Unexpectedly high levels of residual leukocytes may compromise the medical benefit of leukocyte reduced components. Such components are increasingly being substituted for CMV antibody negative products for use in low birth weight neonates and other immunocompromised patients. Because of these concerns, the FDA is also reconsidering its proposed quality control measures. In the draft guidance, the FDA proposed a validation/quality control strategy that 95% of the units labeled as leukocyte reduced meet product specifications with 95% confidence. To accomplish this, FDA proposed that a facility should test 60 consecutive products for each major process variation (e.g. filtration of Whole Blood; filtration of Red Blood Cells; filtration of Platelets; filtration of Platelets: apheresis) for each variation in filter and SOP to validate the process. As QC, the blood center would then test a minimum of 20 random products per month for each type of product or process. This would then establish a three month cycle within which the 95%/95% standard (i.e. 60 counts with no failures) would be evaluated. Because of the higher than expected filtration failure rate and reports of individuals who fail filtration for reasons not associated with the procedure, the FDA is considering alternatives.
Proposed modifications to the current draft guidance will be presented (see attachments). In consideration of the questions that will be proposed, the Committee will hear a discussion of the relationship between WBC reduction levels and the medically desirable outcomes of reduced febrile non-hemolytic (FNH) reactions, HLA alloimmunization, and CMV transmission. Also included will be a presentation about currently available methods to evaluate residual WBCs in leukoreduced products, and an update of current knowledge about leukoreduction failures. Finally, the proposed changes in the recommended validation/quality control strategy will be presented and explained.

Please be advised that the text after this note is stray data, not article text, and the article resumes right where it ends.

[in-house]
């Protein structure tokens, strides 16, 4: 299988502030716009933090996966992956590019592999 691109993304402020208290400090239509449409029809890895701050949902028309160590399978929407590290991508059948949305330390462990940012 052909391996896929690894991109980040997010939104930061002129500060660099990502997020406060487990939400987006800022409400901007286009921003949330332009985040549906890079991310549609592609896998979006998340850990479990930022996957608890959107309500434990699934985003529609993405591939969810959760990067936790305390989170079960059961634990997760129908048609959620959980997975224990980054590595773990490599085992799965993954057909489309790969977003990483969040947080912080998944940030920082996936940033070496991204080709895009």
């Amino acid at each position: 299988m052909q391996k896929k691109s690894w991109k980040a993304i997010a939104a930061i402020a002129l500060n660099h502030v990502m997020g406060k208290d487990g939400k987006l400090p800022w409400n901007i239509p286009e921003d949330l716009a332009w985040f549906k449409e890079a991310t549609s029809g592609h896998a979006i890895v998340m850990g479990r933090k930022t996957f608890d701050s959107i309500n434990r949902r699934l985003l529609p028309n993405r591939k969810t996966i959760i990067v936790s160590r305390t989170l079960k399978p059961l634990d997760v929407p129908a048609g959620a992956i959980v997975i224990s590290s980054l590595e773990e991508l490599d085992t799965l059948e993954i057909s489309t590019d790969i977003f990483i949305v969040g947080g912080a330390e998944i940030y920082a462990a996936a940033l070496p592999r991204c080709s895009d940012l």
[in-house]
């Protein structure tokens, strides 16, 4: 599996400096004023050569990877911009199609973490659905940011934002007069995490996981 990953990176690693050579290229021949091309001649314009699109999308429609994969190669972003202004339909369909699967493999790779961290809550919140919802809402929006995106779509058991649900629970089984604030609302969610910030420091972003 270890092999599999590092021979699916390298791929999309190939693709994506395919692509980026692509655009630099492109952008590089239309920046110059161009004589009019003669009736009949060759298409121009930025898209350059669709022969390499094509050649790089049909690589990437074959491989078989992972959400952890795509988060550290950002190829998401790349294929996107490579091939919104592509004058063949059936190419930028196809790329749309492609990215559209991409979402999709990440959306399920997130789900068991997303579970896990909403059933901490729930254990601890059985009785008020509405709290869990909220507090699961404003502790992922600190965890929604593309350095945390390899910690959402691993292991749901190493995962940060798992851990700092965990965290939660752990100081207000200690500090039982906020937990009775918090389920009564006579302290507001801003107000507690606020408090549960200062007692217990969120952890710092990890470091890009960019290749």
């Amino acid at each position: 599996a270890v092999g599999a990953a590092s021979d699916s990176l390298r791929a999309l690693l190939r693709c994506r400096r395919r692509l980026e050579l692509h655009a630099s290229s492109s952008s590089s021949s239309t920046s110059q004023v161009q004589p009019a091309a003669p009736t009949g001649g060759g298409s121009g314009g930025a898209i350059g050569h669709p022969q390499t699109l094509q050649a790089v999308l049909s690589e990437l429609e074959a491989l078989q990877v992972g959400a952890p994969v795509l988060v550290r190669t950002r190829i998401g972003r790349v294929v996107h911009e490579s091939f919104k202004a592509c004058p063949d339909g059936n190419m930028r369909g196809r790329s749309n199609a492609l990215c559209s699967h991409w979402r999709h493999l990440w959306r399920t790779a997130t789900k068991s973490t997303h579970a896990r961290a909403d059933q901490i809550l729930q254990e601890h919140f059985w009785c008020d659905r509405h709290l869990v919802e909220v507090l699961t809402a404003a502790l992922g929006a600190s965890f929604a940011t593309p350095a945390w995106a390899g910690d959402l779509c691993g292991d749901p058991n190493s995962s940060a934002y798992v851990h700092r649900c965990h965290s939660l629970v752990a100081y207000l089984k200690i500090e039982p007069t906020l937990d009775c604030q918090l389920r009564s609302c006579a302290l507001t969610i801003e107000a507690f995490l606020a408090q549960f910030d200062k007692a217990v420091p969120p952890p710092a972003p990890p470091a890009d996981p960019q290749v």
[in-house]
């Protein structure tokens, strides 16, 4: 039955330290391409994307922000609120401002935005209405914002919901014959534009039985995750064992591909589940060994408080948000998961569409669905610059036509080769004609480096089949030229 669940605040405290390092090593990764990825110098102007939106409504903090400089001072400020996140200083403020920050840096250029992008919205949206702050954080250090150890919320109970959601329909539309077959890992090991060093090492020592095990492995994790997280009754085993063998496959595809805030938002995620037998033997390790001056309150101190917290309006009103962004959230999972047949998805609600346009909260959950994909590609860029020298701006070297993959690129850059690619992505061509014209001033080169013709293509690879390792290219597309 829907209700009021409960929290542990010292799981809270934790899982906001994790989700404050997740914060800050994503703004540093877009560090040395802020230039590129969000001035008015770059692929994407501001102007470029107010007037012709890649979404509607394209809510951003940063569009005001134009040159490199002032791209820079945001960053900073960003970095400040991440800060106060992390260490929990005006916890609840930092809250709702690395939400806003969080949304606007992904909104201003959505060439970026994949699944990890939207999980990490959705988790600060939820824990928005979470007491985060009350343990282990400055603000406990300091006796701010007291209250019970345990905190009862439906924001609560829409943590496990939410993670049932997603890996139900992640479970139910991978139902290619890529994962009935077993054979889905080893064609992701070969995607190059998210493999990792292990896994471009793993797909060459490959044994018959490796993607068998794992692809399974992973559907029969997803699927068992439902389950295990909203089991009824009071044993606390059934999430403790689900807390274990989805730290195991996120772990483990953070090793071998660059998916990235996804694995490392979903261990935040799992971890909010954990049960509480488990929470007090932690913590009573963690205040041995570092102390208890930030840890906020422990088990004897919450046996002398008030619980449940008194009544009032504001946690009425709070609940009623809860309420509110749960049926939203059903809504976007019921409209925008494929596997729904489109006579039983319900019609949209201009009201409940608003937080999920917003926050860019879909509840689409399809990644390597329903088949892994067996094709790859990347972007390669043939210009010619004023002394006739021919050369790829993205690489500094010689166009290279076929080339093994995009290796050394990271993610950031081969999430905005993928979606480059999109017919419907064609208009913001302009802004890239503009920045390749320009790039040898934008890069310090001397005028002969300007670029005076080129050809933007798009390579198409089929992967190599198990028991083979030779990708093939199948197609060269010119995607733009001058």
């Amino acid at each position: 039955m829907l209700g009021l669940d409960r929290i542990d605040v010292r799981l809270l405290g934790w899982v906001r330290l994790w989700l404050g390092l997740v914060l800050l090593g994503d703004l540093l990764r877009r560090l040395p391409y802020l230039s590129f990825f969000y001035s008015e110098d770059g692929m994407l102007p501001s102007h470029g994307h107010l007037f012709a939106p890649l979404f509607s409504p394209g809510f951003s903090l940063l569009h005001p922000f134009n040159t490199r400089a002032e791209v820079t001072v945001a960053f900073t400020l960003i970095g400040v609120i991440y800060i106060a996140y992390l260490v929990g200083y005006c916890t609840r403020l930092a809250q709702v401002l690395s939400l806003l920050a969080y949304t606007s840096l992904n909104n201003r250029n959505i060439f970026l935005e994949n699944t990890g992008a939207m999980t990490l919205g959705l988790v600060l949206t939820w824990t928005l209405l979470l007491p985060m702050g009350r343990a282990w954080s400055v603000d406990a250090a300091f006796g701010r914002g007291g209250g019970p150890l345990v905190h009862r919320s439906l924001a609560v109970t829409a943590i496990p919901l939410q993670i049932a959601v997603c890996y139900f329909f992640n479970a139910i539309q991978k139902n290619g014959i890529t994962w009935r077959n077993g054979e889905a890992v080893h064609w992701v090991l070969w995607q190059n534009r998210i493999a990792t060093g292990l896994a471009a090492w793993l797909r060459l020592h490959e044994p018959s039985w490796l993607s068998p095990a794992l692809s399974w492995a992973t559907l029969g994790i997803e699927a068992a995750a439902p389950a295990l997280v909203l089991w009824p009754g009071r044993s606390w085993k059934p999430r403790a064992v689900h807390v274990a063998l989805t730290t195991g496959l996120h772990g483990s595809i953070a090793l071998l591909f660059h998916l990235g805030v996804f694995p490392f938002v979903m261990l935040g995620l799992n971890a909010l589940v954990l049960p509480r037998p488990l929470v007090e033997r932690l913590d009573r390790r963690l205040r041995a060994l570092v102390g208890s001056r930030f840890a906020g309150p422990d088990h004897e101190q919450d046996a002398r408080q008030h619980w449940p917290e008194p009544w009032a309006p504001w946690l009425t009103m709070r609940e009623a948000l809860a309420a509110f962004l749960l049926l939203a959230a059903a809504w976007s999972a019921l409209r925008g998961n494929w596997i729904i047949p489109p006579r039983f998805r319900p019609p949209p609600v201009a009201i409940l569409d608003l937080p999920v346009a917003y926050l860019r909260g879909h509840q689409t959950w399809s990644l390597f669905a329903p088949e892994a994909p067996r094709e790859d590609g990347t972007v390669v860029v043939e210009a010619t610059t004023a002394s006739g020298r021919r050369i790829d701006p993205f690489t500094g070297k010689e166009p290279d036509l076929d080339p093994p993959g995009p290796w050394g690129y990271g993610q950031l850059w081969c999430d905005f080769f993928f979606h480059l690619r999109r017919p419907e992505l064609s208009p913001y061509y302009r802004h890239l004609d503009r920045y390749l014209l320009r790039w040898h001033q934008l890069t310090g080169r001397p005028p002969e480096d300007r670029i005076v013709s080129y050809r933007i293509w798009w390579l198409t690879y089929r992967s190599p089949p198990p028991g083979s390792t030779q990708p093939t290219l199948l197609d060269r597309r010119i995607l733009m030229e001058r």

FDA will then propose the following options for consideration by the committee:
Option 1: FDA should recommend that all products labeled as "leukocytes reduced" meet the defined standard as demonstrated by counting all such products being evaluated for residual WBC.
Advantages: Products labeled as "leukocytes reduced" will be 100% validated for residual WBC content. When used in lieu of CMV-seronegative products for patients who are susceptible to severe CMV infection, 100% validation will help ensure that a product labeled as "leukocytes reduced" does not have a WBC level that exceeds the product standard. A recommendation for 100% WBC counting will also stimulate the appearance of new technologies that will facilitate cost-effective WBC enumeration.
Disadvantages: A recommendation for 100% validation has practical difficulties because of the current high cost and/or unavailability of reagents to automate the WBC counting process. The workload to manually count every product may be an overwhelming burden for blood centers. Blood centers may choose to provide fewer leukoreduced products.
1. Incomplete filtration and a post-filtration residual white blood cell (WBC) count in excess of the defined standard are to be considered as two distinct types of process failure.
2. Incomplete filtration rates should not exceed 0.5% of filtered products (excluding incomplete filtration due to identified donor-specific factors).
3. The recommended standard for residual WBC in filtered RBC and platelet products is £ 5 x 106.
4. For purposes of validation, 95% of products should contain £ 5 x 106 residual WBC with 95% confidence (zero failures per SOP @ n= 60 consecutive counts). This calculation is based upon an exact binomial distribution, therefore validation and QC may be accomplished either by enumeration of residual WBC, or by a validated method that will provide a simple pass/fail designation for evaluated products.